(The Battle of Stiklestad in 1030 is considered the point of introduction of Christianity into Norway. King Olav Haraldsson fell in the battle and was sanctified a year later.)
Via VG (Norwegian):
Tor Singsaas, the Bishop of Nidaros agrees with the former Bishop of Oslo, Gunnar Stålsett, who suggested a multi-religious peace center in Stiklestad.
"This is obviously not about getting to a common 'new religion', but about finding out woh we can live together in society," Bishop Tor Singsaas told Trønder-Avisa. "Stiklestad isn't threatened either by this as a place where Christian values are administrated. Rather, it's enriched and strengthened."
Reactions weren't long in coming after Oslo Bishop Gunnar Stålsett suggested a multi-religoius peace-center in Stiklestad.
The editor of DagenMagazinet, Vebjørn Selbekk, came out against both Stiklestad as an arena and generally against dialog between religions.
"Stiklestad is a strong symbol in Norwegian history, linked especially to the Christian faith. Gunnar Stålsett seems to be busy with other faiths more than he is with the Christian faith's unique position in Norway. Have inter-religious dialogue in mosques in Oslo, and let Stiklestad be," said Selbekk, who also said he has little faith in dialog between religions. "Religions are different, and they should be so," he told Trønder-Avisa.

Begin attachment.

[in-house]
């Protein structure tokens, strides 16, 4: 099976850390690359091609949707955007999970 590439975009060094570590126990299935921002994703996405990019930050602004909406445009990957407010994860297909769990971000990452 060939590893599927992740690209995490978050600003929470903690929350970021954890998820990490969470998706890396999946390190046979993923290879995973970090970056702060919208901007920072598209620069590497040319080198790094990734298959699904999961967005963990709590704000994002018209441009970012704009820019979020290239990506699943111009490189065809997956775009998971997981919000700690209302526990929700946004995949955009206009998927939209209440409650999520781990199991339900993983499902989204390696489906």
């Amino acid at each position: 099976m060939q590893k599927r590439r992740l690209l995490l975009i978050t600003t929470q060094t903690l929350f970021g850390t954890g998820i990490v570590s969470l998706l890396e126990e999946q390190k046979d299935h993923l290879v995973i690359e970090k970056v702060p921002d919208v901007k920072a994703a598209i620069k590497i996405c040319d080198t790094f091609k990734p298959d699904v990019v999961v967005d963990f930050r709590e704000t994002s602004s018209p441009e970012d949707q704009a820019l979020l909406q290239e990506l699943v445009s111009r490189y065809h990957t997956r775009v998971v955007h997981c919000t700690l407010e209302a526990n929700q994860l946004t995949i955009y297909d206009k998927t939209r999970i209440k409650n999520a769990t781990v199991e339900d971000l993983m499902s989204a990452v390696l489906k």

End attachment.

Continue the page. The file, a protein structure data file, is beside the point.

Bishop Tor Singsaas totally disagrees and thinks Stiklestad is well suited as an arena for dialog between religions in Norway. "I strongly disagree with the notion that Christians and Muhammadans shouldn't talk. It's totally necessary in order to understand and respect each other. To have dialog about faith and value, we must be confident in our own. I must be aware of this too - to clarify my church's faith, so that others know where I and we stand. But then I expect that the others do the same on their part. This is essential to secure good talks about common values in a society where we live together in peace and mutual respect."